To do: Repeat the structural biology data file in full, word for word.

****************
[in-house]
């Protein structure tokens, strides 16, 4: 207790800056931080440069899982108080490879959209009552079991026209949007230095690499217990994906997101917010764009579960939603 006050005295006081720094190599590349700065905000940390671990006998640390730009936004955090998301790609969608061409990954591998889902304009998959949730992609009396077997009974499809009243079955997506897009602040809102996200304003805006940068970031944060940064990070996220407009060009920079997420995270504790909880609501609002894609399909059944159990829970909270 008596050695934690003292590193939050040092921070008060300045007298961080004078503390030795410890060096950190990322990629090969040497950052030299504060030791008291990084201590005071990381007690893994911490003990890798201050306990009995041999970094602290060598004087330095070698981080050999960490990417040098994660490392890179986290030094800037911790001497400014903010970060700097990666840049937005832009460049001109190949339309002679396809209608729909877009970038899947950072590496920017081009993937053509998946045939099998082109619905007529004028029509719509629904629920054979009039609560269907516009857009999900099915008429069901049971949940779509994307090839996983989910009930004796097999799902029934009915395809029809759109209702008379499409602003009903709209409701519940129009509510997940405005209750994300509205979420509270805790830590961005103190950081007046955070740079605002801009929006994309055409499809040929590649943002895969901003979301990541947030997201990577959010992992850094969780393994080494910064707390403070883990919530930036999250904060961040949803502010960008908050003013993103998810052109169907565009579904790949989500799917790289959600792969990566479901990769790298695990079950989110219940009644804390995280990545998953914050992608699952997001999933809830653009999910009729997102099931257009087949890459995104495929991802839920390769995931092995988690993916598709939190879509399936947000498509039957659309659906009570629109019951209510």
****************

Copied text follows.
[in-house]
């Protein structure tokens, strides 16, 4: 207790800056931080440069899982108080490879959209009552079991026209949007230095690499217990994906997101917010764009579960939603 006050005295006081720094190599590349700065905000940390671990006998640390730009936004955090998301790609969608061409990954591998889902304009998959949730992609009396077997009974499809009243079955997506897009602040809102996200304003805006940068970031944060940064990070996220407009060009920079997420995270504790909880609501609002894609399909059944159990829970909270 008596050695934690003292590193939050040092921070008060300045007298961080004078503390030795410890060096950190990322990629090969040497950052030299504060030791008291990084201590005071990381007690893994911490003990890798201050306990009995041999970094602290060598004087330095070698981080050999960490990417040098994660490392890179986290030094800037911790001497400014903010970060700097990666840049937005832009460049001109190949339309002679396809209608729909877009970038899947950072590496920017081009993937053509998946045939099998082109619905007529004028029509719509629904629920054979009039609560269907516009857009999900099915008429069901049971949940779509994307090839996983989910009930004796097999799902029934009915395809029809759109209702008379499409602003009903709209409701519940129009509510997940405005209750994300509205979420509270805790830590961005103190950081007046955070740079605002801009929006994309055409499809040929590649943002895969901003979301990541947030997201990577959010992992850094969780393994080494910064707390403070883990919530930036999250904060961040949803502010960008908050003013993103998810052109169907565009579904790949989500799917790289959600792969990566479901990769790298695990079950989110219940009644804390995280990545998953914050992608699952997001999933809830653009999910009729997102099931257009087949890459995104495929991802839920390769995931092995988690993916598709939190879509399936947000498509039957659309659906009570629109019951209510």